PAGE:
NACOGDOCHES, Texas – There’s a line in the show: “ … the best camouflage of all, in my opinion, is the plain and simple truth. Because nobody ever believes it.”
Dr. Richard Jones had long forgotten that line in Max Frisch’s play “(Biedermann and) The Firebugs,” but he remembered this theme from when he first read the play more than 30 years ago.
“I was thinking about some specific episodes in my own life, but especially about the political climate today,” he said. “Ultimately, I was intrigued by the fact that the major surprise in this play is that there are no surprises in this play.”
Jones, professor of theatre at Stephen F. Austin State University, will direct “(Biedermann and) The Firebugs” when the School of Theatre presents it as part of this year’s Mainstage Series.
According to Jones, businessman Gottlieb Biedermann opens the play muttering about how arsonists (“firebugs”) have had so little trouble finagling their way into people’s houses, only to burn them down. And then the doorbell rings…
“Really, everyone knows what’s going to happen within the first 10 minutes,” he explains. “The play is not so much about where we’re going as how we get there.”
The play was originally written as a response to Nazism/Fascism, Jones explained.
“It comes from a moment in time when absurdism took on a political element and, in this case, overlapped with the more overtly political form of epic theatre,” he said. “Playwright Max Frisch was not infrequently accused of Communist sympathies. Certainly his politics leaned a little to the left, but he was really more anti-Nazi than pro-Marxist.”
The play presents its share of challenging moments for a director, Jones said, one of which is that it moves in and out of presentational vs. representational style.
“That is, there are moments when the characters explicitly acknowledge the audience, and moments when the actors pretend not to notice the audience at all,” he said. “It’s also a very funny play, but if it lapses too far into farce, the themes of ethical behavior, moral courage and critical thinking are subordinated.”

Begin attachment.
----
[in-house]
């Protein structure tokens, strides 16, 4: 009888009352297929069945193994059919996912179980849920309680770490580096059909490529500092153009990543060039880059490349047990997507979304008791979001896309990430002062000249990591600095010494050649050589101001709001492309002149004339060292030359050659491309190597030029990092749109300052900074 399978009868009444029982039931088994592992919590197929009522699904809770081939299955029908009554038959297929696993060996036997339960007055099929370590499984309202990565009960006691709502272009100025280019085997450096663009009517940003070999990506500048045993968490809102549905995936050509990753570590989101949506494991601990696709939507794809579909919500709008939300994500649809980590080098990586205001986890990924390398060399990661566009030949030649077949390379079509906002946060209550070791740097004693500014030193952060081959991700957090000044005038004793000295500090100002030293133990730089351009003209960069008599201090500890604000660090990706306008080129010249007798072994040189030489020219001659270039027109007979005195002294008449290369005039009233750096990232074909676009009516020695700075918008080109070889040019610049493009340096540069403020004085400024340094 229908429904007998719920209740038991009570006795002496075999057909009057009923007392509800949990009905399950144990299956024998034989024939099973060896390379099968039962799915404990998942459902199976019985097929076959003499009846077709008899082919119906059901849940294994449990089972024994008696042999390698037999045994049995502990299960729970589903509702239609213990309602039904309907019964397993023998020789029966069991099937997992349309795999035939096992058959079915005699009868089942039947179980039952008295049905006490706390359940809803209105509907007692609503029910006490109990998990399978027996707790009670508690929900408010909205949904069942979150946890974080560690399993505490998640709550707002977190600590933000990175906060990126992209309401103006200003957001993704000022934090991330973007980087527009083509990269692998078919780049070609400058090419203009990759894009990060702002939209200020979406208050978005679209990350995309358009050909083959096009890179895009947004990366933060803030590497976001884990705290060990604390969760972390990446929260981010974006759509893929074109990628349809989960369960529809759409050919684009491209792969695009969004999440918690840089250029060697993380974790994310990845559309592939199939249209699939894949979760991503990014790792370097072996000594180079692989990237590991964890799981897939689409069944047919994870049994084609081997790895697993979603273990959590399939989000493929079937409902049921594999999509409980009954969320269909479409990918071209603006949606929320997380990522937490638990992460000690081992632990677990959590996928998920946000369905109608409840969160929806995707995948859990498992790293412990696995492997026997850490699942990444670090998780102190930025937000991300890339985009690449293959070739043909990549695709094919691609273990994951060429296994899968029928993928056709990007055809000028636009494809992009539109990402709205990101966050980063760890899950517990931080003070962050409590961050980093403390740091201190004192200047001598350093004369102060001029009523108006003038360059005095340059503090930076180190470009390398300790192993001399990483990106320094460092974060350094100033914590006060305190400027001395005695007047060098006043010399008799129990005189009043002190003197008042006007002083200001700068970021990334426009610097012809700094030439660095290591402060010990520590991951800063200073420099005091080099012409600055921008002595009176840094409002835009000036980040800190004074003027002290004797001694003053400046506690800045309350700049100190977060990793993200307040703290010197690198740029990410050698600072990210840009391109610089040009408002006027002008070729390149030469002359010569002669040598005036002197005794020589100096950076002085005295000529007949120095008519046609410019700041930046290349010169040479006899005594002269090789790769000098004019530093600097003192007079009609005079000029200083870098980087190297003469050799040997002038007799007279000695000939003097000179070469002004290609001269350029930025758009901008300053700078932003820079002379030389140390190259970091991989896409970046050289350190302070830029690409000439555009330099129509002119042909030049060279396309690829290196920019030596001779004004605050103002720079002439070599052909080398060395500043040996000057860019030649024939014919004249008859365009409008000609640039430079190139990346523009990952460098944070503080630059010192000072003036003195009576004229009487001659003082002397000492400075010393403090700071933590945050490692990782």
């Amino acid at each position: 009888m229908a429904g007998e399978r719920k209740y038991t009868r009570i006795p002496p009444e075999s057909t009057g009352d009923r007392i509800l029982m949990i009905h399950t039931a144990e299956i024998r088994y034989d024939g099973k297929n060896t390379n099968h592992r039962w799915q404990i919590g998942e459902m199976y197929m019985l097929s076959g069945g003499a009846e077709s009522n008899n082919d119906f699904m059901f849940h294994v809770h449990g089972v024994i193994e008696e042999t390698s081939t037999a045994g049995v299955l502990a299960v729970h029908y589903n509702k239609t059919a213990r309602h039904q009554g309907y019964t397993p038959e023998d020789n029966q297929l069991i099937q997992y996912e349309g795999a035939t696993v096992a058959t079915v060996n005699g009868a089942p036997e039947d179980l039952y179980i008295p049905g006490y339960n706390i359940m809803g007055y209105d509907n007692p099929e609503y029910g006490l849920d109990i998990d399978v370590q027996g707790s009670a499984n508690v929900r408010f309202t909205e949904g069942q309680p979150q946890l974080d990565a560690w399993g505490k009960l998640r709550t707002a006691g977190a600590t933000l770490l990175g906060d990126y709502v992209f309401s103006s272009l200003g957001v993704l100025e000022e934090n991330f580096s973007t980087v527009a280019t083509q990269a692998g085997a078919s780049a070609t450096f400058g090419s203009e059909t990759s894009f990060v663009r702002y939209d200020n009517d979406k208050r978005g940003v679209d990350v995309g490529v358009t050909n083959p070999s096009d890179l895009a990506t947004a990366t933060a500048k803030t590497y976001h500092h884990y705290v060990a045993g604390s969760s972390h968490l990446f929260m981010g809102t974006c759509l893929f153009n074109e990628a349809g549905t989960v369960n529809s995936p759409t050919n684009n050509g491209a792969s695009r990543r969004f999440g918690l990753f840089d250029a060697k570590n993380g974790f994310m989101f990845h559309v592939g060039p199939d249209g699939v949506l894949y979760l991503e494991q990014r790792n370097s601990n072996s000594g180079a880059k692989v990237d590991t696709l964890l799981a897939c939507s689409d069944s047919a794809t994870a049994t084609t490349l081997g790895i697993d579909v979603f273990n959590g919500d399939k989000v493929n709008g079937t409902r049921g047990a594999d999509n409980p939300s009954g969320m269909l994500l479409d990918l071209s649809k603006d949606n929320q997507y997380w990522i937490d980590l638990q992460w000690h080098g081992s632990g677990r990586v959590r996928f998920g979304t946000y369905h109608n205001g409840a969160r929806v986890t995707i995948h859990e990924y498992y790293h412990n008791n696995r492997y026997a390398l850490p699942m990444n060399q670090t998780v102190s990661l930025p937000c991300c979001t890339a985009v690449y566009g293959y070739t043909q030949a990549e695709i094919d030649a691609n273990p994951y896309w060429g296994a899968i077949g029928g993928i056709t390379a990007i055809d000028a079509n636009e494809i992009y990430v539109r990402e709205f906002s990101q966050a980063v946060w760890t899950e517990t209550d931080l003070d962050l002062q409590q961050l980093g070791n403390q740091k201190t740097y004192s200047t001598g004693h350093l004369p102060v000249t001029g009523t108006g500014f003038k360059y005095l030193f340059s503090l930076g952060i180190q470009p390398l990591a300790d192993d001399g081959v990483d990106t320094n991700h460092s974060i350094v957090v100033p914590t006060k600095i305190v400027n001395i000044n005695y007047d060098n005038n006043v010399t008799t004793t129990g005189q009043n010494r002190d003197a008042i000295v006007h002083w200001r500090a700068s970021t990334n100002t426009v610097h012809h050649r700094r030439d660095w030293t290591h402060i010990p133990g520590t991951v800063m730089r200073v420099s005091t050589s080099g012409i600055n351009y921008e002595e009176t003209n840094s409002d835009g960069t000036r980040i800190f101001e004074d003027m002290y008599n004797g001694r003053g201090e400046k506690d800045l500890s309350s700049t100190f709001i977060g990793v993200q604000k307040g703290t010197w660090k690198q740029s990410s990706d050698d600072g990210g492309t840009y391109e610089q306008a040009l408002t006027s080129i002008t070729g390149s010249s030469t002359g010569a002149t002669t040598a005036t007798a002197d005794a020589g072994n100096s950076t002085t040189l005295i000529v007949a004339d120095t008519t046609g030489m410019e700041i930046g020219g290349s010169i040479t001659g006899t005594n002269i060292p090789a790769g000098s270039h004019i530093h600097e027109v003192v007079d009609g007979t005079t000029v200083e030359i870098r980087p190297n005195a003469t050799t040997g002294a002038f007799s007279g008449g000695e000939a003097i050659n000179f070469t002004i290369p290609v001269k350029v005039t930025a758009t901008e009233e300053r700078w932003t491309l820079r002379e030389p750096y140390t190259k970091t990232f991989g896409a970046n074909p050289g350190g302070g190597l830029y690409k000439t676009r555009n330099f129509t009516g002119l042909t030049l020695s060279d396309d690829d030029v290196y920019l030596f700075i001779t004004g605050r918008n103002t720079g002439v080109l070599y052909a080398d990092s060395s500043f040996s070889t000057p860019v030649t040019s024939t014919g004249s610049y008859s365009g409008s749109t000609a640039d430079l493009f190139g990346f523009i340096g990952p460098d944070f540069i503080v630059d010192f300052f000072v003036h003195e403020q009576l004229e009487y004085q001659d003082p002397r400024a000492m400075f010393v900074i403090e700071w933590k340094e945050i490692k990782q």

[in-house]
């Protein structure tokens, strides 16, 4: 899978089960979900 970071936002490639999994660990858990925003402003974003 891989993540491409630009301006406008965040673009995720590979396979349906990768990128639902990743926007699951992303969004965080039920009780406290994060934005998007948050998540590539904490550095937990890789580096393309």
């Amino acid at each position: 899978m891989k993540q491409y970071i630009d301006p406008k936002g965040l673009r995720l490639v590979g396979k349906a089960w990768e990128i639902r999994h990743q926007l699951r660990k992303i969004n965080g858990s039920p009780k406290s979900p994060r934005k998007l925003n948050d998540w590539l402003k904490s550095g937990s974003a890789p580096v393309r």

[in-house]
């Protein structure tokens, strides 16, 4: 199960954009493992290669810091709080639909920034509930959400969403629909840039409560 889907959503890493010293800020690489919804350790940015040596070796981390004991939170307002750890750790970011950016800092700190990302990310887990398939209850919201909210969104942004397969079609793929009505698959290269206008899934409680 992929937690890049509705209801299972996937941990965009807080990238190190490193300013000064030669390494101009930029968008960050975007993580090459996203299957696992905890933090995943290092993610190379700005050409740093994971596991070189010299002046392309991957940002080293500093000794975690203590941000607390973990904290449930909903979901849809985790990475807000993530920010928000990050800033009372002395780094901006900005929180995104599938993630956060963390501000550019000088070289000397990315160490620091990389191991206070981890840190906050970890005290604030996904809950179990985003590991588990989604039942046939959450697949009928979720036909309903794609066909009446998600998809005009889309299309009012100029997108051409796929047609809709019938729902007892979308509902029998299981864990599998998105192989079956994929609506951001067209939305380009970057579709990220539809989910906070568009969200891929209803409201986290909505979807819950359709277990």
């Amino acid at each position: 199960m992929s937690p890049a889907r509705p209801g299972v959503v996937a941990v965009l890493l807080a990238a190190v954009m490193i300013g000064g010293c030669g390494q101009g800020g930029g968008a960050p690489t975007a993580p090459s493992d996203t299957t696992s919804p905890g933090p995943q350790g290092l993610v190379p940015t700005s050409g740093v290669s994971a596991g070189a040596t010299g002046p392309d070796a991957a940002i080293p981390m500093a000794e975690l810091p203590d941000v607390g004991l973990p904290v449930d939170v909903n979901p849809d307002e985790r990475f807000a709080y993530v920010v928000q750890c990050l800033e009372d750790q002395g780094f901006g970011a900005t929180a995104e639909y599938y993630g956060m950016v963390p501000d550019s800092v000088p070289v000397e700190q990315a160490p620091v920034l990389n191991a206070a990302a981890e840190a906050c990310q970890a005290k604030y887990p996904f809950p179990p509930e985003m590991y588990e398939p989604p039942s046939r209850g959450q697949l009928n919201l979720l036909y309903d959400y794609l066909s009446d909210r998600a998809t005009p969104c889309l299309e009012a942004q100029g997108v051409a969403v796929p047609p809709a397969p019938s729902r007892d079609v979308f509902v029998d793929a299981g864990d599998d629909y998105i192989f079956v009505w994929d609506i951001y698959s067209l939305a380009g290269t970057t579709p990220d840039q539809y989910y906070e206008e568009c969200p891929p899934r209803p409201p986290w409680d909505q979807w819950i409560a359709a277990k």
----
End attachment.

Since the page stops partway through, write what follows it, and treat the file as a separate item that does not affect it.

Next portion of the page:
Jones said another challenge is the number of new theatre students the play will feature in its cast.
“It’s always a challenge to work with new people,” he said. “I’ve previously directed only two of the 13 actors in this play, and over half the cast wasn’t at SFA a year ago. The newcomers are all great to work with, but it inevitably takes a little more time for them to know what to expect from me, and for me to figure out how to help them do their best work.”
Student actors will learn from the mix of styles in the play, and from the many lines (more than usual, according to Jones) that can be interpreted in fundamentally different ways.
“That’s especially challenging, because the temptation is to split the difference, and we end up losing the sense of the moment altogether,” Jones said.
Jones hopes the audience will appreciate and enjoy the humor in the play.
“I hope they have a good time and share a few laughs with us,” he said. “If they leave a little more likely to confront their fears and do the right thing, even at a risk, so much the better.”
The play is appropriate for all ages. However, young children probably would not understand it, but those in mid-teens and up would comprehend its themes.
“(Biedermann and) The Firebugs” will be presented at 7:30 p.m. Tuesday through Saturday, Feb. 27 through March 3, in W.M. Turner Auditorium in the Griffith Fine Arts Building, 2222 Alumni Drive, on the SFA campus.
Single tickets are $15 for adult, $10 for senior and $7.50 for student/youth. For tickets or more information, call the SFA Fine Arts Box Office at (936) 468-6407 or visit http://www.theatre.sfasu.edu/.